Late in the day I went to Lake Cathie (Locals pronounce it Lake Cat Eye which is probably a derivation of the original, Lake Cat Hie. It depends on which local you speak to and how long they have been a local). Calling it Lake Cathie alerts locals that you are an uninformed visitor.

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The calm reflective beauty of Lake Cathie where is runs into the ocean.
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Lake Cathies looking towards the bridge.

Wednesday 22nd June.

Another long day of driving home. Although there were lots of stop/slow roadworks I still managed the trip in 7.5 hours. Once home I fell asleep and woke in time for a light dinner and watch round 2 of the 3 round State of Origin series. Queensland won round one and only needed to win on their home ground to win the series for 2016. Despite strong defence by NSW and some good tries to both sides, Queensland won 26 to 16 and making them series winners ten years of the last eleven. The third round in NSW in three weeks was a sellout before tonight and the game will be just as tough despite it being a “dead rubber”.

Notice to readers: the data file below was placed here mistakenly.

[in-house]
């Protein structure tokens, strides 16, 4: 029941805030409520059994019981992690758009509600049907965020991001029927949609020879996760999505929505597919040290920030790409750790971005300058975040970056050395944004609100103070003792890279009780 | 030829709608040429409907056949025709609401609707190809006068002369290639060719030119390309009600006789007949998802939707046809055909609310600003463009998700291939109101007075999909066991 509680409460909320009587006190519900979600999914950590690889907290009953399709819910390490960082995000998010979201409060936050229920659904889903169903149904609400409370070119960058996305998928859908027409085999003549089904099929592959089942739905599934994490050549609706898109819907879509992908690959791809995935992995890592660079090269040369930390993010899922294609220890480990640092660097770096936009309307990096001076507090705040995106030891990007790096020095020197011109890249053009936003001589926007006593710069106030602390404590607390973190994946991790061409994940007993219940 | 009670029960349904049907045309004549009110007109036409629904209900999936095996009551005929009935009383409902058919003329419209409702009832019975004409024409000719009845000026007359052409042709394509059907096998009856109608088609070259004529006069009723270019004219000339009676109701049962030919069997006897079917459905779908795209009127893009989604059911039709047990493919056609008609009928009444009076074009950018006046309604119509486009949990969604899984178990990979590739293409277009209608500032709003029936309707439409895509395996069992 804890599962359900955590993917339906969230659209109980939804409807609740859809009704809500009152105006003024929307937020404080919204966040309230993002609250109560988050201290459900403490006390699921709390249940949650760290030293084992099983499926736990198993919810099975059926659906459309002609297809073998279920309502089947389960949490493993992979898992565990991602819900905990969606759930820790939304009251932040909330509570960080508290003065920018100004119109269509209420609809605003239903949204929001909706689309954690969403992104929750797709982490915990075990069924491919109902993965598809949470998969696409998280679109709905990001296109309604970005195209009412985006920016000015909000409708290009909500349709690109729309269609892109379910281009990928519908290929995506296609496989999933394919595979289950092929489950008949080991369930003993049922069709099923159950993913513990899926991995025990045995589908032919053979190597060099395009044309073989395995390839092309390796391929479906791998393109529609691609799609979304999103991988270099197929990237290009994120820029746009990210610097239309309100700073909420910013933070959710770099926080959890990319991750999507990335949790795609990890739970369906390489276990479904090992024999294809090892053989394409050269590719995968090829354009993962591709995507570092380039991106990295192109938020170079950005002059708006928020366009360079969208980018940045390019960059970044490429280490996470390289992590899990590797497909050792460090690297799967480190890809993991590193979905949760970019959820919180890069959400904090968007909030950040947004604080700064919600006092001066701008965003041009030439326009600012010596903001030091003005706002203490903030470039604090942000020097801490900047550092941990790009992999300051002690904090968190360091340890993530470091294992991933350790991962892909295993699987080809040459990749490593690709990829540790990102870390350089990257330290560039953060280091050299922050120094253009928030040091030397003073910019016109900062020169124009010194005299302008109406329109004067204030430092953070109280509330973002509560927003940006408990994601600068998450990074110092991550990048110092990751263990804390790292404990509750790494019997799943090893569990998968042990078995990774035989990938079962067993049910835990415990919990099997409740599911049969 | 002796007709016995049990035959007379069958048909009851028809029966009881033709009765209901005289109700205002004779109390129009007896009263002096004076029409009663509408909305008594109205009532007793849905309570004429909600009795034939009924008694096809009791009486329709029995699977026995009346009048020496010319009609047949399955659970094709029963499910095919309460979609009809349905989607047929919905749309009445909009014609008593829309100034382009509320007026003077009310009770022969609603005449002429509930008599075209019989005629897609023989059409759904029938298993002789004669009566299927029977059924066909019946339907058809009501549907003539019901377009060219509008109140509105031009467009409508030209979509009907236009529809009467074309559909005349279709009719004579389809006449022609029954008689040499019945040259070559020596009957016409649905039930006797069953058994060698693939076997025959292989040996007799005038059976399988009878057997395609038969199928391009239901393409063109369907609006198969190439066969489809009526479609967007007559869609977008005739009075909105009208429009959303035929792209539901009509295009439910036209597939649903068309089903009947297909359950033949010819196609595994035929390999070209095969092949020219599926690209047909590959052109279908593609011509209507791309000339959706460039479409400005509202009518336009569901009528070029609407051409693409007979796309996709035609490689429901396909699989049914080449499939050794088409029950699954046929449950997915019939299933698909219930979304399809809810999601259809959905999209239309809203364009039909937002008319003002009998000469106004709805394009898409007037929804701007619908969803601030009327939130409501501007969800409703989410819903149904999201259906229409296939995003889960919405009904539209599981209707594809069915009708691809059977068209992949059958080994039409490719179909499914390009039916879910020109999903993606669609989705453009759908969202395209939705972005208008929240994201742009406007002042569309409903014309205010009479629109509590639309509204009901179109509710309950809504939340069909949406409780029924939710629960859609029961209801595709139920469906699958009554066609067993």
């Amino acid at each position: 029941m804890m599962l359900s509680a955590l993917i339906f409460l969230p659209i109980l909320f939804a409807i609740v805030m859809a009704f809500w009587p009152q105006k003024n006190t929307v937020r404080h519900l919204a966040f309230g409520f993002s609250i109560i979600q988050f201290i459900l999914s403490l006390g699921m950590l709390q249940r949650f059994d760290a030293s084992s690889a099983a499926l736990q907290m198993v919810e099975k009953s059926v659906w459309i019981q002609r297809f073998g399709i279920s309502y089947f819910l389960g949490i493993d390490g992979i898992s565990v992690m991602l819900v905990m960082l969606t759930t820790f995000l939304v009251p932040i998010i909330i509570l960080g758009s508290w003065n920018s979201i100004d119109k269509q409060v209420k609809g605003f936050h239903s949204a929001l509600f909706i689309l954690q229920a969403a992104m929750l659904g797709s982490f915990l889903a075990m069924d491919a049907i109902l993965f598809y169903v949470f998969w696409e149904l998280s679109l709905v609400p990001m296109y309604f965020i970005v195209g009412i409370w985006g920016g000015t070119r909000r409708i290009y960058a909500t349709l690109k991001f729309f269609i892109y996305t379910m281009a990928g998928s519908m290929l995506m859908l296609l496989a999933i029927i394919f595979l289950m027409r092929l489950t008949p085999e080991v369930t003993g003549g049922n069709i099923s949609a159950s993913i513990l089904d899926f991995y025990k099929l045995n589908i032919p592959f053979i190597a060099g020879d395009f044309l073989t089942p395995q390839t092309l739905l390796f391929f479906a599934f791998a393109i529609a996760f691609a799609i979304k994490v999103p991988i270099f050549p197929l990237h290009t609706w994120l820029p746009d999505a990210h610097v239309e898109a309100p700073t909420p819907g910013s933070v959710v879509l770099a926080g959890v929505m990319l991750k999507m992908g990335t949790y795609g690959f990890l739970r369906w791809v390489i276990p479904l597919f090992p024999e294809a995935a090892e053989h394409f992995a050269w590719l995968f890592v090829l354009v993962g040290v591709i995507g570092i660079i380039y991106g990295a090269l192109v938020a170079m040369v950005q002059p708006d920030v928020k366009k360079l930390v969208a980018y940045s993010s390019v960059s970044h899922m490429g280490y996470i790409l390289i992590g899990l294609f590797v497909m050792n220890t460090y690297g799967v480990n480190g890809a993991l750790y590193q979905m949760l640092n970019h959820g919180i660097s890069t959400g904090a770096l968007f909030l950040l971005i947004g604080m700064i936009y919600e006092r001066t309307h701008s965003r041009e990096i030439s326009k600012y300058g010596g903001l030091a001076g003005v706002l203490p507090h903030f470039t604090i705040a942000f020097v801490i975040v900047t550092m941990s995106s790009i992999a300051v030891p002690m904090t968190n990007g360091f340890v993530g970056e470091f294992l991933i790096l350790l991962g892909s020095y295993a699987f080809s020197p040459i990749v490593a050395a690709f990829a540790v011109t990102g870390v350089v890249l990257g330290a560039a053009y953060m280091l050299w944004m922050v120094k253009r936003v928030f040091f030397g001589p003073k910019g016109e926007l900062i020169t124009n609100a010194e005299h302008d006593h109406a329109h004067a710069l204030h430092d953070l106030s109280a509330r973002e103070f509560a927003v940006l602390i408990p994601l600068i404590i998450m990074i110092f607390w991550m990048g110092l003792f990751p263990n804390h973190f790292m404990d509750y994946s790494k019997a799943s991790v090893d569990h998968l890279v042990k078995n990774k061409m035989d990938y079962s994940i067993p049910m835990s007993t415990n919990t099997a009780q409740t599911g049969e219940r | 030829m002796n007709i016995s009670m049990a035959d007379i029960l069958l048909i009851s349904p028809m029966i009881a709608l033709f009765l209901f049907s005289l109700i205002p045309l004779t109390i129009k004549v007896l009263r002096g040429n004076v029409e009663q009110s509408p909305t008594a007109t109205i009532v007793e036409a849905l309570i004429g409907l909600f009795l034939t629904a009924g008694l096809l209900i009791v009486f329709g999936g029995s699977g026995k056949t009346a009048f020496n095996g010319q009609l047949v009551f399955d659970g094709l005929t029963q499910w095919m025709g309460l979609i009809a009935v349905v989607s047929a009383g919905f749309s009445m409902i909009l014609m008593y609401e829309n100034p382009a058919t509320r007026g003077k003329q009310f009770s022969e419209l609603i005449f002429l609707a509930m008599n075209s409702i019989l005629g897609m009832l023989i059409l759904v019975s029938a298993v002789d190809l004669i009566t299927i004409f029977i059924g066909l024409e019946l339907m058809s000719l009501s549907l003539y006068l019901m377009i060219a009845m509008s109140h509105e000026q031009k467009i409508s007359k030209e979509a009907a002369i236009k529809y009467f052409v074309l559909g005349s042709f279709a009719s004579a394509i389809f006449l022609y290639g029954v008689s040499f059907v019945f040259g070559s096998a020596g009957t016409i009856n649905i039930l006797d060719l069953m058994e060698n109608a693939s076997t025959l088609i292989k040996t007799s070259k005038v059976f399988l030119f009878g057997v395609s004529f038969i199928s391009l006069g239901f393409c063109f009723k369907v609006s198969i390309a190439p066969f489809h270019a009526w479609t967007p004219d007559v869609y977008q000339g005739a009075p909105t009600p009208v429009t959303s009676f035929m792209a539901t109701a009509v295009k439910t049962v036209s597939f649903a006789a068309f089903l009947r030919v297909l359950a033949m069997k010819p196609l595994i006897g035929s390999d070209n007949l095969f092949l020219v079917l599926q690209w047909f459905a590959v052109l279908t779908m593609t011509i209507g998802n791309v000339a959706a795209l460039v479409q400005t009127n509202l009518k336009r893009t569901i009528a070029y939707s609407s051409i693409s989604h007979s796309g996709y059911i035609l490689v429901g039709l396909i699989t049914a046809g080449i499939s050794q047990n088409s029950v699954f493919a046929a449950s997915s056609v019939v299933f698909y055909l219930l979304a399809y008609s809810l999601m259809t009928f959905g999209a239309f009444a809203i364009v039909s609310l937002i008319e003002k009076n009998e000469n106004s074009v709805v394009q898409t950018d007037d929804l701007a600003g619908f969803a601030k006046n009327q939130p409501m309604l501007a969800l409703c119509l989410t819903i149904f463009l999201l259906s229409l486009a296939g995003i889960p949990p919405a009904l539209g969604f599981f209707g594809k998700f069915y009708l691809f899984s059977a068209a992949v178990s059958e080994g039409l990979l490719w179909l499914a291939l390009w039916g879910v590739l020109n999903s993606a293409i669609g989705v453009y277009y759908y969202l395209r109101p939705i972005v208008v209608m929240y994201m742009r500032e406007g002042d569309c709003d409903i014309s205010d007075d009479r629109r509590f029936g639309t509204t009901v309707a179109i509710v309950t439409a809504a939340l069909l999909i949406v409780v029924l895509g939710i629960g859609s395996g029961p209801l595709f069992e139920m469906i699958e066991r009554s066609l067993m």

Saturday 25th June

Astute and regular readers will recall I broke my wrist in an ummm, bicycle accident on 2nd August 2015. I required wrist surgery to install a T piece stainless steel plate. For 10 months I have been doing regular physiotherapy and taking strong nerve pain medication. I was on 300 Mg of Lyrica twice a day (the maximum advised does is 600Mg per day) and another pain medication, 10 Mg of Endep at bedtime. Although the medical profession say the medication is not addictive it is not something which you can just stop taking as there will be withdrawal symptons. One of the many side effects is weight gain. In my case about 10 Kg. I am pleased to report that I have stopped physiotherapy and now using the hand in regular daytime functional uses rather than the regime of particular exercises to regain use of the hand. What I am most pleased about is I started a slow withdrawal of the medication and I have not had any medication for two days. No constant pain and I am sleeping.